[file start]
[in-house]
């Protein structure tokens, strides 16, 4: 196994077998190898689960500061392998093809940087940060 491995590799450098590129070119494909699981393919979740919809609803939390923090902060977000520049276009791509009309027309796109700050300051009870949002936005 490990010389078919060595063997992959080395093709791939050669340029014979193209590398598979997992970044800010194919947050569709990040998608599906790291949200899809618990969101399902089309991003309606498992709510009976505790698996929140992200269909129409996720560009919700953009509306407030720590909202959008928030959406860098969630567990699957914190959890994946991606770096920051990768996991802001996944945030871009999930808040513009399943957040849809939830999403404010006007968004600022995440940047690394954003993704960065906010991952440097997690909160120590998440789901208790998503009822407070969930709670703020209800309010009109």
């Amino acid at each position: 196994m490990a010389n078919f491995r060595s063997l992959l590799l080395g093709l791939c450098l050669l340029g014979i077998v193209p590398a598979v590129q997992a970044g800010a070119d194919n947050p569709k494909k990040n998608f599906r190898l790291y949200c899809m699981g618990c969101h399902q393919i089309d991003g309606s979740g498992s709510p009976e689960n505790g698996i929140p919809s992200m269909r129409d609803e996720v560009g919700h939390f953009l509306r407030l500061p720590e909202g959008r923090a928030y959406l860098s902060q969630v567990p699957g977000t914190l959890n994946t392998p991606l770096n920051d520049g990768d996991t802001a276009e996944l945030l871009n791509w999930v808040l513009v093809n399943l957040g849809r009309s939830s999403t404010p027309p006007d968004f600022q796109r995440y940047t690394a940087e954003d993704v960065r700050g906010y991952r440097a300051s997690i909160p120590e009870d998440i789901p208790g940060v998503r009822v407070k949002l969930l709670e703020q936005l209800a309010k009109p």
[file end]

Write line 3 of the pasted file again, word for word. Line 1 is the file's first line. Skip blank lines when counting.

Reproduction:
């Amino acid at each position: 196994m490990a010389n078919f491995r060595s063997l992959l590799l080395g093709l791939c450098l050669l340029g014979i077998v193209p590398a598979v590129q997992a970044g800010a070119d194919n947050p569709k494909k990040n998608f599906r190898l790291y949200c899809m699981g618990c969101h399902q393919i089309d991003g309606s979740g498992s709510p009976e689960n505790g698996i929140p919809s992200m269909r129409d609803e996720v560009g919700h939390f953009l509306r407030l500061p720590e909202g959008r923090a928030y959406l860098s902060q969630v567990p699957g977000t914190l959890n994946t392998p991606l770096n920051d520049g990768d996991t802001a276009e996944l945030l871009n791509w999930v808040l513009v093809n399943l957040g849809r009309s939830s999403t404010p027309p006007d968004f600022q796109r995440y940047t690394a940087e954003d993704v960065r700050g906010y991952r440097a300051s997690i909160p120590e009870d998440i789901p208790g940060v998503r009822v407070k949002l969930l709670e703020q936005l209800a309010k009109p």